Space Situational Awareness Robotic Optical Telescope: The number of space objects in low-Earth orbit has increased dramatically, leading to a congested, contested, and competitive domain necessitating the move from human-in-the-loop to human-on-the-loop tracking of space objects. We will use a 14” Astrograph telescope to identify and track objects in space, identify and track high proper motion of near Earth objects, and use state-of-the-art electron multiplying CCD technology to operate in vastly disparate optical regimes.

Sensor Tasking for Space Situational Awareness: This student project produces synthetic data representative of challenging SSA scenarios to improve space battle management, command and control. Using novel algorithms for sensor tasking problems, we can develop metrics to allow for varied types of objectives and extend tasking algorithms to produce tasking strategies rather than singular solutions.

 Interested students should reach out to our Assistant Division Director Leon Harding (lkharding@vt.edu), who can help schedule time with the appropriate faculty member. We are always happy to meet new interested students!

 Interested students should reach out to our Assistant Division Director Leon Harding (lkharding@vt.edu), who can help schedule time with the appropriate faculty member. We are always happy to meet new interested students!

 Interested students should reach out to our Assistant Division Director Leon Harding (lkharding@vt.edu), who can help schedule time with the appropriate faculty member. We are always happy to meet new interested students!

personnel

Leadership

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    Michael Fowler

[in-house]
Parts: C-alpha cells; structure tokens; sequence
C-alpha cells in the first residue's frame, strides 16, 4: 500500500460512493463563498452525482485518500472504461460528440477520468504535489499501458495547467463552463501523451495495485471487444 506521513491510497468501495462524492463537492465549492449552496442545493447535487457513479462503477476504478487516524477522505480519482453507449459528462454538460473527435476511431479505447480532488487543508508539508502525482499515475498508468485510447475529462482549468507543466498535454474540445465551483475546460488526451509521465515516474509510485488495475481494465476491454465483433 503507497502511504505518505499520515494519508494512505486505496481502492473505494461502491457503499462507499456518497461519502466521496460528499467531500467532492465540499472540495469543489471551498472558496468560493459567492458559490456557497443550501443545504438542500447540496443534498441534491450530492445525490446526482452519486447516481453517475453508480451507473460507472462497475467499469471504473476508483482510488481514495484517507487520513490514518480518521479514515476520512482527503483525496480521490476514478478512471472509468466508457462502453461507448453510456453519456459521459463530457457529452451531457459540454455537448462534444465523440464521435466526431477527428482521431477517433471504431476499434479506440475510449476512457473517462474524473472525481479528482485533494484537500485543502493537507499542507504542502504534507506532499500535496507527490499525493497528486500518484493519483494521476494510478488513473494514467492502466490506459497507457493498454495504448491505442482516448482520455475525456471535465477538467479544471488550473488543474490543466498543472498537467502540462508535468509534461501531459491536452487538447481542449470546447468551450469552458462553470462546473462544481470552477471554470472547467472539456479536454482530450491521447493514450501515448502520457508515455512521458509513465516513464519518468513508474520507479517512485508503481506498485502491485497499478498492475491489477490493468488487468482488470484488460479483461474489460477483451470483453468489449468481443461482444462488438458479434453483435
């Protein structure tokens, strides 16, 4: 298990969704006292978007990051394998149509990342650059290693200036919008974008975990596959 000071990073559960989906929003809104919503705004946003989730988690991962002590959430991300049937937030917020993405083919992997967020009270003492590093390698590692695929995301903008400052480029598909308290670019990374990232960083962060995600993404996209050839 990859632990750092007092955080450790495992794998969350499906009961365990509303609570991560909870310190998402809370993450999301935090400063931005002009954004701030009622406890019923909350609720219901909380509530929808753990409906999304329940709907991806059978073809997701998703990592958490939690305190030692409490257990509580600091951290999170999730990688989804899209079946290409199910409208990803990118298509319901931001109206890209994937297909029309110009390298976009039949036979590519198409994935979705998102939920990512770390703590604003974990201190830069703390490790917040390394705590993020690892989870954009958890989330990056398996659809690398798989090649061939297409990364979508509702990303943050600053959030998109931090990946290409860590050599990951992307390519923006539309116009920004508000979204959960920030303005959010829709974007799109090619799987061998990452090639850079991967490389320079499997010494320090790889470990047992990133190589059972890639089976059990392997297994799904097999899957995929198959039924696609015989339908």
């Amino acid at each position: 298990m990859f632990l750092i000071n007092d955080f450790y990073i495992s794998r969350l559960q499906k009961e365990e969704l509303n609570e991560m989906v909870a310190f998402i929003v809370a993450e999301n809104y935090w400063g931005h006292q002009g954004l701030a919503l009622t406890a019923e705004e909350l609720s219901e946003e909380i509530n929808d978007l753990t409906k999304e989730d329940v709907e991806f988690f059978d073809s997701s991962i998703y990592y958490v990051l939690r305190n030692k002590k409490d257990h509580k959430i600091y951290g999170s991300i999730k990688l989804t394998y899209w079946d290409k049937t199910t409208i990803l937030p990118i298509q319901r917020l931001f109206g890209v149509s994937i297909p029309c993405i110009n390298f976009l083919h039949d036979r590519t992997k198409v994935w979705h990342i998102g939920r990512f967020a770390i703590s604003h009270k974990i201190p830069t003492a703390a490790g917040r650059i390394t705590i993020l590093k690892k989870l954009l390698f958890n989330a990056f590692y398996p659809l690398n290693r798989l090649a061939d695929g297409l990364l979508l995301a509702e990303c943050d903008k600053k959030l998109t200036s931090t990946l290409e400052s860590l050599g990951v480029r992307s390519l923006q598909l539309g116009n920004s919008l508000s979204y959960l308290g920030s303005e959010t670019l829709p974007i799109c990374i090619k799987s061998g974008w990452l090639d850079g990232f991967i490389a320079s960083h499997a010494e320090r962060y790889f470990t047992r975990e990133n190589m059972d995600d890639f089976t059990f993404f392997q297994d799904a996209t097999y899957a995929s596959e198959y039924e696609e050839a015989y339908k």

Associate Director for Autonomous and Multiagent Systems, Aerospace and Ocean Systems Division

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    Leon Harding

    Assistant Division Director, Aerospace and Ocean Systems Division

Core Research Faculty

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    John Gilbert

    Research Assistant Professor, Aerospace and Ocean Systems Division

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    Carson Horne

    Research Associate, Aerospace and Ocean Systems Division

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    Zachary Leffke

    Research Associate, Aerospace and Ocean Systems Division

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    James McClure

    Research Associate Professor, Aerospace and Ocean Systems Division

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    Collin Phillips

    Research Associate, Aerospace and Ocean Systems Division

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    Kevin Schroeder

    Research Scientist, Aerospace and Ocean Systems Division

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    Kevin Sterne

    Research Associate, Aerospace and Ocean Systems Division

Technical and Support Staff

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    David Kusterer

    Computer Engineer, Aerospace and Ocean Systems Division